Colorado Officials Say It's Safe To Get Back In The Water, After Brief THC Scare
By Colin Dwyer
An old city sign sits on the edge of Hugo, Colo., in 2011. Officials have lifted an advisory it had instituted after tests revealed the presence of THC in the town’s water supply. Further tests have turned out negative. Ed Andrieski/AP hide caption
toggle caption Ed Andrieski/AP
Join me, if you will, on a brief trip down memory lane — back to Wednesday, when authorities told residents of a small Colorado town that their tap water had been laced with THC. At the time, the Lincoln County Sheriff’s Office said that multiple tests of a local well had turned up “presumptive positive” for the compound, best known as the mind-altering component in marijuana.
Officials warned the some 700 residents of Hugo, Colo., to avoid drinking, cooking with or bathing in the local water supply — but Capt. Michael Yowell was also careful to add a caveat: “Any number of substances could cause a false positive,” he said at a Wednesday press conference. “That is being investigated.”
Now, that disclaimer appears to have been prudent.
On Saturday morning, the sheriff’s office announced that scientists with the Colorado Bureau of Investigation have determined that the samples were, in fact, negative for THC. “Based upon the conclusive results now known to us,” the office tweeted, “it is believed that there never was THC in the water system.”
#HugosWater CBI Scientists have concluded water samples are NEG for THC. Believed that test kit were false +. Water advisory is cancelled!!!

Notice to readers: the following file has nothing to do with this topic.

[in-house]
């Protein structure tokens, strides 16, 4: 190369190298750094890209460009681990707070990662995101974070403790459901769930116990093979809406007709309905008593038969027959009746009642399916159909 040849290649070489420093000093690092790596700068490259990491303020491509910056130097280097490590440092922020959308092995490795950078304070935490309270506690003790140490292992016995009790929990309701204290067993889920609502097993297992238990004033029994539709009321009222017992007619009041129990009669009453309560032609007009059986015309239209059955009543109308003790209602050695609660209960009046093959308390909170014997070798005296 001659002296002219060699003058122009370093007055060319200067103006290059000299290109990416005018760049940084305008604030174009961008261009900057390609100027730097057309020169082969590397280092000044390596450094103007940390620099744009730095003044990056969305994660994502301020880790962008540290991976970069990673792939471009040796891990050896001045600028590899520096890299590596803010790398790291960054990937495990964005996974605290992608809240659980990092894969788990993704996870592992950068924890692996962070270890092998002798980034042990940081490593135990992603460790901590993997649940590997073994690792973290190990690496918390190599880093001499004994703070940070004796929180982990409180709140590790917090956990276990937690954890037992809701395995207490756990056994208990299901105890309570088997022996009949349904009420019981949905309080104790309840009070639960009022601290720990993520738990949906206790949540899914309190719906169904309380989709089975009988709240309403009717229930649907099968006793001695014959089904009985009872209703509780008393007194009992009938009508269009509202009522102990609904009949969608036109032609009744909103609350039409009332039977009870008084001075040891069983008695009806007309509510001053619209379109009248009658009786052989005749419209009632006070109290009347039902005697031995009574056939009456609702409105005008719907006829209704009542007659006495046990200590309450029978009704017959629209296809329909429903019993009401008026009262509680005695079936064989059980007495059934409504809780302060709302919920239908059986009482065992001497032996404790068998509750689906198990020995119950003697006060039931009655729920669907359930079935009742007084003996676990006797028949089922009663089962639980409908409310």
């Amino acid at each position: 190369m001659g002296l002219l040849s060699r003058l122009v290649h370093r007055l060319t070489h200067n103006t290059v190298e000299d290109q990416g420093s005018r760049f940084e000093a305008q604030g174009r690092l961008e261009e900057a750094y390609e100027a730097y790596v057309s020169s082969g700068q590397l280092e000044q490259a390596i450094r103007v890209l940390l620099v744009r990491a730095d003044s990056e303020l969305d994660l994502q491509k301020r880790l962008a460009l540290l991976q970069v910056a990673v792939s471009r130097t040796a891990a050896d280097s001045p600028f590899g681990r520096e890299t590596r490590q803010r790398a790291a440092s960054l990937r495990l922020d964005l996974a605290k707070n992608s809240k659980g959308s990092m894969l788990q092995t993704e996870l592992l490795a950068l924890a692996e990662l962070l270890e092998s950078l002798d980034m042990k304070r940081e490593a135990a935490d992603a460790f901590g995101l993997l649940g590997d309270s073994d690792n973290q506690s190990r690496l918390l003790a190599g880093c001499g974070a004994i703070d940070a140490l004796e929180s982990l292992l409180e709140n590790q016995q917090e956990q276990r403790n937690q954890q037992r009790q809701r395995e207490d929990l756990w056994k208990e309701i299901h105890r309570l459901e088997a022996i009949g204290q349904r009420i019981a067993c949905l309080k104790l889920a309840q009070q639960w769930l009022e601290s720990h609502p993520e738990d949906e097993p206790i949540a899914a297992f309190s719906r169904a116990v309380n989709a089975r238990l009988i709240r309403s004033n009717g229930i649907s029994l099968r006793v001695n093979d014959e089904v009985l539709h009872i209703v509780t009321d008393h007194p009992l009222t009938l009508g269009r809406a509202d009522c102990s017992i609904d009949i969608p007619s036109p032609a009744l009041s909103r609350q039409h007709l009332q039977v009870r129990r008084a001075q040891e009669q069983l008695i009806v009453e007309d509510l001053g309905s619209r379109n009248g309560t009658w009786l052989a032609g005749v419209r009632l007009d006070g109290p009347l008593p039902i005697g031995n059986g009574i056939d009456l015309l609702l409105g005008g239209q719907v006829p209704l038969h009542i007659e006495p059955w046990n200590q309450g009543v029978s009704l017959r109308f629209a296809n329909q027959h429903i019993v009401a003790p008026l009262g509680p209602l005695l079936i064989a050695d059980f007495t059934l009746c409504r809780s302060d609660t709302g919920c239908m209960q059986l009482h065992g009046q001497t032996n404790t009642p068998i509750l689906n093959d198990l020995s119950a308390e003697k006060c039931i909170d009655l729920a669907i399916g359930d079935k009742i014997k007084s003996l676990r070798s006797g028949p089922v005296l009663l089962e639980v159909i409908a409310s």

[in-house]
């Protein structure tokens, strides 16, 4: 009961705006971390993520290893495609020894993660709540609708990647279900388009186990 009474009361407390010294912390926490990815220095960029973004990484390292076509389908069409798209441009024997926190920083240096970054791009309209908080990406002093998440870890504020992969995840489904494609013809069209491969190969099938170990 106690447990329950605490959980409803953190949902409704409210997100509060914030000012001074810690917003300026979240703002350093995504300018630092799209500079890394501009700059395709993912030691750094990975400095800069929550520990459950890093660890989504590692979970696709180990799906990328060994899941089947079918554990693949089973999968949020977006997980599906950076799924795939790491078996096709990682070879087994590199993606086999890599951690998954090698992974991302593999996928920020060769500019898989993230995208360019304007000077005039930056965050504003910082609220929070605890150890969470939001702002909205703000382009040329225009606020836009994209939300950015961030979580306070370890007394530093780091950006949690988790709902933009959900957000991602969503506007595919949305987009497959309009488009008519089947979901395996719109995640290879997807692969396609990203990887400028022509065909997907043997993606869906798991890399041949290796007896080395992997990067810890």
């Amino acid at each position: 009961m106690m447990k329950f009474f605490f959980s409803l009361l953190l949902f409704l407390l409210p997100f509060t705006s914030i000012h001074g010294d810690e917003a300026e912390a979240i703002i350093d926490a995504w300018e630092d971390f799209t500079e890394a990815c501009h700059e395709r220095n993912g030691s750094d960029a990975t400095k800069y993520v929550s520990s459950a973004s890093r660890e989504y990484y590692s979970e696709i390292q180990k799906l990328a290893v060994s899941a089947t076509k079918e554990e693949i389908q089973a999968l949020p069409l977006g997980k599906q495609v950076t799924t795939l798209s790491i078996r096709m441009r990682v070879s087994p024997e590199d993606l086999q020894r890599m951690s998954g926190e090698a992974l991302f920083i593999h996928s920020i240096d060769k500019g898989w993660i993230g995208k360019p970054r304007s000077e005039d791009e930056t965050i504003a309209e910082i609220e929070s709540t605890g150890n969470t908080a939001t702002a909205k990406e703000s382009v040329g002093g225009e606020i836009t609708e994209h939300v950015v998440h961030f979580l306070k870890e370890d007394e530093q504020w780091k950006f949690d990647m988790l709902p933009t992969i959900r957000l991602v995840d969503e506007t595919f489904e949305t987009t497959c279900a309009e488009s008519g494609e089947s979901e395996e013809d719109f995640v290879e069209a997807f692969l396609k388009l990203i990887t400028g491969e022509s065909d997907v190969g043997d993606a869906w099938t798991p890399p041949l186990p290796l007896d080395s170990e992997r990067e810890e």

— Lincoln County S.O. (@LincolnCountySO) July 23, 2016
Officials expanded on the announcement in a Facebook post, saying, in part, “We are happy to report that the WATER ADVISORY is cancelled immediately. Please resume any and all water activities.”
As NPR’s Camila Domonoske reported earlier this week, it’s unclear that the THC would have had any significant effect on residents, even if it had been present in the water supply.
“In general, THC is relatively insoluble in water, which is why marijuana products usually rely on oil or alcohol to extract cannabinoids,” Camila said. As she noted, Joseph Evans, a former EPA scientist, told The Denver Post, “I can’t imagine, I can’t even fathom the idea that THC would be in water at any type of solubility to create any kind of health hazard.”
Now that the advisory has been lifted, one question is still nagging at this happy ending: The well that caused the trouble in the first place showed “signs of tampering,” according to Yowell. A criminal investigation into the matter remains ongoing.
In the meantime, residents are welcome to get back in the water — or leave it in disappointment, as the case may be.